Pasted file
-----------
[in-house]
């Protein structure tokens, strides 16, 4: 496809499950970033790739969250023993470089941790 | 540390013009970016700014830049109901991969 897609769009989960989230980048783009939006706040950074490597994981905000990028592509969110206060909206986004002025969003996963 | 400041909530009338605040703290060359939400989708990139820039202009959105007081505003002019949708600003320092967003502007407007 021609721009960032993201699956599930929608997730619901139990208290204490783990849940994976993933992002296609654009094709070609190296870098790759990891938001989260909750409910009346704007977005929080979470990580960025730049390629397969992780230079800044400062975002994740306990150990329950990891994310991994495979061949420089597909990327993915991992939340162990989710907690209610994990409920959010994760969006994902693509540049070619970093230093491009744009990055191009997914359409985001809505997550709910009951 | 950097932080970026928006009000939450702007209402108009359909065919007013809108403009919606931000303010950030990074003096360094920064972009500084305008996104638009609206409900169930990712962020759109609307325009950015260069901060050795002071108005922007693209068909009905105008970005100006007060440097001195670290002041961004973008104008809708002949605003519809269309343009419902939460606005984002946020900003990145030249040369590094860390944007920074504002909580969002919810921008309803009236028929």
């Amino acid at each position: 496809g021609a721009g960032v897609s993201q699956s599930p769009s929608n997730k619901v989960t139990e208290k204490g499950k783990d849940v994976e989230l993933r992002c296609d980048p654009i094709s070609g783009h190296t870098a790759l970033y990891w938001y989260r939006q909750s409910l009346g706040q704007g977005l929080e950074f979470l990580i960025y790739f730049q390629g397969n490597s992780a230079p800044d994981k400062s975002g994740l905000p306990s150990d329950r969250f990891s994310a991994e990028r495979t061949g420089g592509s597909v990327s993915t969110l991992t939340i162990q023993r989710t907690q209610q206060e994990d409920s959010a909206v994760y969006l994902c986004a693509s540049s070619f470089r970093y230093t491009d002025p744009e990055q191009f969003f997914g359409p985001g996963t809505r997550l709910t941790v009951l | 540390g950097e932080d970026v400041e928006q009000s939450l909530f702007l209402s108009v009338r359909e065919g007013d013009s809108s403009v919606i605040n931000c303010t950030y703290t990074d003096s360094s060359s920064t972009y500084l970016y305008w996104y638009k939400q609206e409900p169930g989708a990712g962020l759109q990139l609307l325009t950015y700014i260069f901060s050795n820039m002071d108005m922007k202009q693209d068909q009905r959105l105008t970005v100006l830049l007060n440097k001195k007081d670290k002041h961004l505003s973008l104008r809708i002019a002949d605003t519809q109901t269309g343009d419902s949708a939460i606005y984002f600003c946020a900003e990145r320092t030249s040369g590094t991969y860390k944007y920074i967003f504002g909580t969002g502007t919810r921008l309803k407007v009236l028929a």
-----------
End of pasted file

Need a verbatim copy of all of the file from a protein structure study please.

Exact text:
[in-house]
């Protein structure tokens, strides 16, 4: 496809499950970033790739969250023993470089941790 | 540390013009970016700014830049109901991969 897609769009989960989230980048783009939006706040950074490597994981905000990028592509969110206060909206986004002025969003996963 | 400041909530009338605040703290060359939400989708990139820039202009959105007081505003002019949708600003320092967003502007407007 021609721009960032993201699956599930929608997730619901139990208290204490783990849940994976993933992002296609654009094709070609190296870098790759990891938001989260909750409910009346704007977005929080979470990580960025730049390629397969992780230079800044400062975002994740306990150990329950990891994310991994495979061949420089597909990327993915991992939340162990989710907690209610994990409920959010994760969006994902693509540049070619970093230093491009744009990055191009997914359409985001809505997550709910009951 | 950097932080970026928006009000939450702007209402108009359909065919007013809108403009919606931000303010950030990074003096360094920064972009500084305008996104638009609206409900169930990712962020759109609307325009950015260069901060050795002071108005922007693209068909009905105008970005100006007060440097001195670290002041961004973008104008809708002949605003519809269309343009419902939460606005984002946020900003990145030249040369590094860390944007920074504002909580969002919810921008309803009236028929």
């Amino acid at each position: 496809g021609a721009g960032v897609s993201q699956s599930p769009s929608n997730k619901v989960t139990e208290k204490g499950k783990d849940v994976e989230l993933r992002c296609d980048p654009i094709s070609g783009h190296t870098a790759l970033y990891w938001y989260r939006q909750s409910l009346g706040q704007g977005l929080e950074f979470l990580i960025y790739f730049q390629g397969n490597s992780a230079p800044d994981k400062s975002g994740l905000p306990s150990d329950r969250f990891s994310a991994e990028r495979t061949g420089g592509s597909v990327s993915t969110l991992t939340i162990q023993r989710t907690q209610q206060e994990d409920s959010a909206v994760y969006l994902c986004a693509s540049s070619f470089r970093y230093t491009d002025p744009e990055q191009f969003f997914g359409p985001g996963t809505r997550l709910t941790v009951l | 540390g950097e932080d970026v400041e928006q009000s939450l909530f702007l209402s108009v009338r359909e065919g007013d013009s809108s403009v919606i605040n931000c303010t950030y703290t990074d003096s360094s060359s920064t972009y500084l970016y305008w996104y638009k939400q609206e409900p169930g989708a990712g962020l759109q990139l609307l325009t950015y700014i260069f901060s050795n820039m002071d108005m922007k202009q693209d068909q009905r959105l105008t970005v100006l830049l007060n440097k001195k007081d670290k002041h961004l505003s973008l104008r809708i002019a002949d605003t519809q109901t269309g343009d419902s949708a939460i606005y984002f600003c946020a900003e990145r320092t030249s040369g590094t991969y860390k944007y920074i967003f504002g909580t969002g502007t919810r921008l309803k407007v009236l028929a």